Characters (no spaces): 18.95%
    Characters (with spaces): 19.26%
    Paragraphs: 17.65%
    Lines: 21.67%
    Linked video 00.00%

    Conclusion –

    #TonyIsRight

    Reply

  • Ken from Chicago

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    [One last try, I’ve gone from 900+ to 800+ down 700+ words. When I try to edit further I end up adding words, some I’m going to stop at this point:]

    Oh, first, more data firehose the better.

    As for Tony, …

    Thanks, Henry, for showing my comment last week lacked enough detail. Let’s expand on it. Kidding. Seriously, though, I wasn’t complaining that Tony was complaining about Star Citizen but HOW he was complaining. By being contradictory, he undermined himself and buried his real fears. Those real fears I guessed at in my brief(er) follow-up comment last week.

    Thanks, Brian, for pressing Tony for details and thus confirm that my quote of Star Trek V’s Sybok, “Share your pain and draw strength from the sharing” was more than a punchline but also true. By stating aloud one’s fears, they can seem smaller and sharing one’s pain or fears allow others to show another POV that might help further still. After years, I think I truly understand Tony’s fear.

    Unlike those who only wanted a Wing Commander sequel, some, like Tony, saw more: The potential universe of Star Citizen. So he co-founded a podcast about it. (Personally, I didn’t see the potential until Years1Hundred’s original “Imagine Star Citizen” video.) Fast forward years later to now.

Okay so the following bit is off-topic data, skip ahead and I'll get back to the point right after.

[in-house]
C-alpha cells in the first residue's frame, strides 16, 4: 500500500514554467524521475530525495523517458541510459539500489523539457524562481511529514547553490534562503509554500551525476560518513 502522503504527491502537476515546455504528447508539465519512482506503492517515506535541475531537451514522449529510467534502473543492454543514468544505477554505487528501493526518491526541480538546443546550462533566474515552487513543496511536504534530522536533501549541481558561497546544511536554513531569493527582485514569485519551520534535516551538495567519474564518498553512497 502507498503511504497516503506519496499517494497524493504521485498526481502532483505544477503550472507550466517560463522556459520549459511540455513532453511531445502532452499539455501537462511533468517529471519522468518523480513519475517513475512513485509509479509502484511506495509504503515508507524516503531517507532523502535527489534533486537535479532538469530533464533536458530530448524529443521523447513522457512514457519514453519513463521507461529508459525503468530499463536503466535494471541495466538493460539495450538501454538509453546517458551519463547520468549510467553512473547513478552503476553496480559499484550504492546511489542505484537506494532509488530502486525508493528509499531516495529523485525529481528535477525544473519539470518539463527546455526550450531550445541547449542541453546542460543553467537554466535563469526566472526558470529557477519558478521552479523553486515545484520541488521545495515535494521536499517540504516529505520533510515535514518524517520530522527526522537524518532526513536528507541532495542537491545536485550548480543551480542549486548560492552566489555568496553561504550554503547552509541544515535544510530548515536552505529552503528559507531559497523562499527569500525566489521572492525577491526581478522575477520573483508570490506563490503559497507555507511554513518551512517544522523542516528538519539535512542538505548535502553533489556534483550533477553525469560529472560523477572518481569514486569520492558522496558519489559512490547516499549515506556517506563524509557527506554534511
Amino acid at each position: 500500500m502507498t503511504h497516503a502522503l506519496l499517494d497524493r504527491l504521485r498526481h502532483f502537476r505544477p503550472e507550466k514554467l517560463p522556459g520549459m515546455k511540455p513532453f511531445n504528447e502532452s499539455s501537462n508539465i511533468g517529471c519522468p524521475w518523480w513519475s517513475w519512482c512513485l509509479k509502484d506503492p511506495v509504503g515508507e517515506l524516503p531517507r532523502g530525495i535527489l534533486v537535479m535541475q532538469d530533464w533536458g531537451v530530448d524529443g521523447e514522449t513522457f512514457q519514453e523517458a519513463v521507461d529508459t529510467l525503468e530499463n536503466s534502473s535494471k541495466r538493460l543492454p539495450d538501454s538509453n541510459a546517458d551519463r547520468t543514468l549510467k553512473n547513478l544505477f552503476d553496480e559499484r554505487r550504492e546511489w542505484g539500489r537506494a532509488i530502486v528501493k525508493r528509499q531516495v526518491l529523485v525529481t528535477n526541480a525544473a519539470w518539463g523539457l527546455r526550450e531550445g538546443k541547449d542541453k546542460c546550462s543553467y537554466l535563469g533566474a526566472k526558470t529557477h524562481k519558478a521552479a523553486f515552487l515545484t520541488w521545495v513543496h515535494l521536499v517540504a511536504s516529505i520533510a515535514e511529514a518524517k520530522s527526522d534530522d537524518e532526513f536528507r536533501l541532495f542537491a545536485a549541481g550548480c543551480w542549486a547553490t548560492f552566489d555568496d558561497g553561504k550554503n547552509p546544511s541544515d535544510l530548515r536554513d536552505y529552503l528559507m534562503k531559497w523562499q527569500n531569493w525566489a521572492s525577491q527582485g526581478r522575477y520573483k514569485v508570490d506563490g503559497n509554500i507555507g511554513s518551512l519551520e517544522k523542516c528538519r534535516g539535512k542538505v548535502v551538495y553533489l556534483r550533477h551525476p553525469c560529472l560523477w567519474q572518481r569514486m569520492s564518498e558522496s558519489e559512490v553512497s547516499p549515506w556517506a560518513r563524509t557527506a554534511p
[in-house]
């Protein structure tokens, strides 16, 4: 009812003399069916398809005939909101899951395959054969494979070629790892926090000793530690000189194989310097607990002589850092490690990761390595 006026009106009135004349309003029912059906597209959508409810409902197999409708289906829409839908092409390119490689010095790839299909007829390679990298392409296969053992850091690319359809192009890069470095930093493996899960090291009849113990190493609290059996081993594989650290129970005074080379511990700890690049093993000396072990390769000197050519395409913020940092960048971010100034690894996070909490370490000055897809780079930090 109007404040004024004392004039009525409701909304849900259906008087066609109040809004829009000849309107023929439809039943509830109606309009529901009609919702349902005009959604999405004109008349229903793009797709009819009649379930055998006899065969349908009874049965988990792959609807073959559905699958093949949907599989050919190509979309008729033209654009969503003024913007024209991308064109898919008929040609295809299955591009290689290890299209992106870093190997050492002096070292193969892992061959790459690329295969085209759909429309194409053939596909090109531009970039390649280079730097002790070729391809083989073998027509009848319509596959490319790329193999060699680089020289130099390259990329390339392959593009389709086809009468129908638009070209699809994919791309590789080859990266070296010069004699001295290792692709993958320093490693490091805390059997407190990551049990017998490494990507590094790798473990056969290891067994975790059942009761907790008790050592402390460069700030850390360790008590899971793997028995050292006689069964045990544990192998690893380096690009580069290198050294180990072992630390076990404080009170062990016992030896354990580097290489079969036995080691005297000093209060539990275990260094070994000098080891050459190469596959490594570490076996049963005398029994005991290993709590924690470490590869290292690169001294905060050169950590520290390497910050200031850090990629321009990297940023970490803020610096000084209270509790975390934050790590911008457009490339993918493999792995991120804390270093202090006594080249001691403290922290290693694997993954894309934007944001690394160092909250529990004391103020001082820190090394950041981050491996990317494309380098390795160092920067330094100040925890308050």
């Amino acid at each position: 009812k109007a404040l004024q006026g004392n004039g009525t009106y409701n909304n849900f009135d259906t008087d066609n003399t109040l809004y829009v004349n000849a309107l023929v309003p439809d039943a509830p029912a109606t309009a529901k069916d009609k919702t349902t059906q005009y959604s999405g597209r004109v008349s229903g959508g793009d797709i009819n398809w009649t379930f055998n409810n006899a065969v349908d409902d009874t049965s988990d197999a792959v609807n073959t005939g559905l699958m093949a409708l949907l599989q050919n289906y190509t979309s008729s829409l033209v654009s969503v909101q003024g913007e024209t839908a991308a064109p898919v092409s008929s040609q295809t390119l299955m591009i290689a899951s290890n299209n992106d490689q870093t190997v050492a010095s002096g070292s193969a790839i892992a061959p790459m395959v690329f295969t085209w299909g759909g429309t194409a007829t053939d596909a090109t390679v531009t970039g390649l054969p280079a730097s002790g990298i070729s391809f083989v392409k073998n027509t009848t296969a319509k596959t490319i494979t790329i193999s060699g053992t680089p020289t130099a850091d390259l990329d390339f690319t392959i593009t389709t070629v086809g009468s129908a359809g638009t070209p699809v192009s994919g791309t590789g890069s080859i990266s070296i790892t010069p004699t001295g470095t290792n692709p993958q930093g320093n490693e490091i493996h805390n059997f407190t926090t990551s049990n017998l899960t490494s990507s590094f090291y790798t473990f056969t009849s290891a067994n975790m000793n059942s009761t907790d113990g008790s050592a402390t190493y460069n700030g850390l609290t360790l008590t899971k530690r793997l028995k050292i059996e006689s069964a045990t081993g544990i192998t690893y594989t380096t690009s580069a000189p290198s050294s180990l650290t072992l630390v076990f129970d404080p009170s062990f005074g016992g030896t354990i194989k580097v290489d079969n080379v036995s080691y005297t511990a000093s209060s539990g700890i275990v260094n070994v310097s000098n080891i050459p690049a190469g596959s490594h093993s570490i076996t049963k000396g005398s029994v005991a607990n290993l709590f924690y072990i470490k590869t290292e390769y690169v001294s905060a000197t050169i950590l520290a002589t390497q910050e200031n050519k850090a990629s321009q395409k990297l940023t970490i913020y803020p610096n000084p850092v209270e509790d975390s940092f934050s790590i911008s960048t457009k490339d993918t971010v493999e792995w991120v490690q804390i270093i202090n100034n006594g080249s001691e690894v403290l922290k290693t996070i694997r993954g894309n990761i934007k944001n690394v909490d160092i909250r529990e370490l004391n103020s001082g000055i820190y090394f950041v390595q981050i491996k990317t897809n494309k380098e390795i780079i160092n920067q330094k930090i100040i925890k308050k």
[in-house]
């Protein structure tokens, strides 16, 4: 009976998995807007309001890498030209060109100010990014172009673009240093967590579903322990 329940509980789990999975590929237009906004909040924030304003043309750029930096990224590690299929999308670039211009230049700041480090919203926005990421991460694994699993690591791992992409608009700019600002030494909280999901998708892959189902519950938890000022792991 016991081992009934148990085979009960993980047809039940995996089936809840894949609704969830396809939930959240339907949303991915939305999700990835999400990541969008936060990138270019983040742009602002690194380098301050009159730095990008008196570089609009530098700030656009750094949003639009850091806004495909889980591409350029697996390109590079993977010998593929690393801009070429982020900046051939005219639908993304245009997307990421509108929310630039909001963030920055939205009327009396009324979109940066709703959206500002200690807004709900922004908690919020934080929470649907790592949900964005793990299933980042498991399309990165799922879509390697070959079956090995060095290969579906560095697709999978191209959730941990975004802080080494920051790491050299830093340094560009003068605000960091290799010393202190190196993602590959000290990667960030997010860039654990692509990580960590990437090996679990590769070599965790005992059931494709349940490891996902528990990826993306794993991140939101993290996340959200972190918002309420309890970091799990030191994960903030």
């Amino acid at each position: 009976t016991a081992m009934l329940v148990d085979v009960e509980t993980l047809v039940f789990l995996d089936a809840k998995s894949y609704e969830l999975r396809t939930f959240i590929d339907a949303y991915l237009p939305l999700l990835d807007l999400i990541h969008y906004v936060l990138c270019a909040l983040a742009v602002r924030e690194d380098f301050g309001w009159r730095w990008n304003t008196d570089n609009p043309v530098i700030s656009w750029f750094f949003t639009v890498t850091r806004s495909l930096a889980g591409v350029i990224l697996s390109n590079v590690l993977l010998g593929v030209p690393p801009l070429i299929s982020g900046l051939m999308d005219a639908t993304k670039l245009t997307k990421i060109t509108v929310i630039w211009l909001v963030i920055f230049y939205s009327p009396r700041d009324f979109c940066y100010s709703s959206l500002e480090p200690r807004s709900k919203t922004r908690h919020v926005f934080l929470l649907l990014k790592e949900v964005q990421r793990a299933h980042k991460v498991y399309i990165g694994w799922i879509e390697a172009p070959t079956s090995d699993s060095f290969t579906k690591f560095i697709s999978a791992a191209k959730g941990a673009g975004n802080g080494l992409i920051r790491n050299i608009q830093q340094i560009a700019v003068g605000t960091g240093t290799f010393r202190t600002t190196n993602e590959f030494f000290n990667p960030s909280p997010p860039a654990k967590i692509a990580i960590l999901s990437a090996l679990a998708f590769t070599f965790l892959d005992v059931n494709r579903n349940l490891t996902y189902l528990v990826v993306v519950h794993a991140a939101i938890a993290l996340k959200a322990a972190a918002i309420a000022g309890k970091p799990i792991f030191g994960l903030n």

Some say if SQ42 flops at least they have a Wing Commander sequel, but that never attracted Tony, he wanted the SC universe and if SQ42 flops, then the investors might take control, sell Cloud Imperium for a quick buck and he never gets the SC that *he* wanted after years of waiting, hoping and dreaming. #TonyWasRight He really does want the game to succeed—the whole game.

    Now that we know Tony’s fears, I have some good news. Aside from sales, “commercial success” for S42 or any AAA video game is fun. Fun as in compelling graphics, in-depth story and satisfying gameplay. Look at Mass Effect, it had all three, except for Mass Effect 3’s ending. Can Cloud Imperium replicate that success? I think it can:

    Great graphics are the bait that can instantly draw audiences. As Tony stated, SC’s graphics are stunning. Not only was Tony right that it will be a machinima filmmaker’s dream—it already has been: The Man From Nowhere, Bulkheads and one that still blows my mind, Letters From Vega.
    #TonyWasRighterThanEvenHeKnew

    The in-game story can hook a person to come back to see what’s next. Cloud Imperium has shown it can be good storytellers. They twisted a common warrior trope so that the Vanduul are warriors who use LESS armor as they advance. Some of the lore about the various worlds explored, as well as the disappearance of an AI generation ship has been interesting. And of course 2017’s vertical slice, while not the most complex of plot, was captivating in the characterizations portrayed. Beloved characters also draw audiences.